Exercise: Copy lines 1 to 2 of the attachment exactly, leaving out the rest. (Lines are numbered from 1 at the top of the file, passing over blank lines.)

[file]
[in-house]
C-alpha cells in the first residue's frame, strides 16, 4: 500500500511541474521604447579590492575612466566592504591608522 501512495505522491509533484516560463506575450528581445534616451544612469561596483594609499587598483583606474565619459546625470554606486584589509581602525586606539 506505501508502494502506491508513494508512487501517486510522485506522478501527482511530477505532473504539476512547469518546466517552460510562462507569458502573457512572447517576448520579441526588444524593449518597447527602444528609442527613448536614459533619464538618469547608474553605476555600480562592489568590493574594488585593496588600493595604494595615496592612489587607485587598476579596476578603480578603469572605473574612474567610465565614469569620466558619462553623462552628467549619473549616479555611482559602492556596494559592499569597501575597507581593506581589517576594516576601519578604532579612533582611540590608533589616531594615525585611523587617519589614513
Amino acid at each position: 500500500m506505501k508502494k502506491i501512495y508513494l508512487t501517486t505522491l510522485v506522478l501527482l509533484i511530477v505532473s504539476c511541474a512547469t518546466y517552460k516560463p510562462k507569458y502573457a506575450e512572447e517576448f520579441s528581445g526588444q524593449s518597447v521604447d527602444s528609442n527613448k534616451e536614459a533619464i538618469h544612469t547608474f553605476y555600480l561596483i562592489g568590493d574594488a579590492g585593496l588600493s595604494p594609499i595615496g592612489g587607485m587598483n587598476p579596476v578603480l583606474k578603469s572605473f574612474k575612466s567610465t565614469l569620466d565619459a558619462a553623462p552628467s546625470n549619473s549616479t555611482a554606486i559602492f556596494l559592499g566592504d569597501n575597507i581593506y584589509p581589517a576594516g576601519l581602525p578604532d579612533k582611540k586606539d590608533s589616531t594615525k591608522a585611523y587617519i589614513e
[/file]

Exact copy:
[in-house]
C-alpha cells in the first residue's frame, strides 16, 4: 500500500511541474521604447579590492575612466566592504591608522 501512495505522491509533484516560463506575450528581445534616451544612469561596483594609499587598483583606474565619459546625470554606486584589509581602525586606539 506505501508502494502506491508513494508512487501517486510522485506522478501527482511530477505532473504539476512547469518546466517552460510562462507569458502573457512572447517576448520579441526588444524593449518597447527602444528609442527613448536614459533619464538618469547608474553605476555600480562592489568590493574594488585593496588600493595604494595615496592612489587607485587598476579596476578603480578603469572605473574612474567610465565614469569620466558619462553623462552628467549619473549616479555611482559602492556596494559592499569597501575597507581593506581589517576594516576601519578604532579612533582611540590608533589616531594615525585611523587617519589614513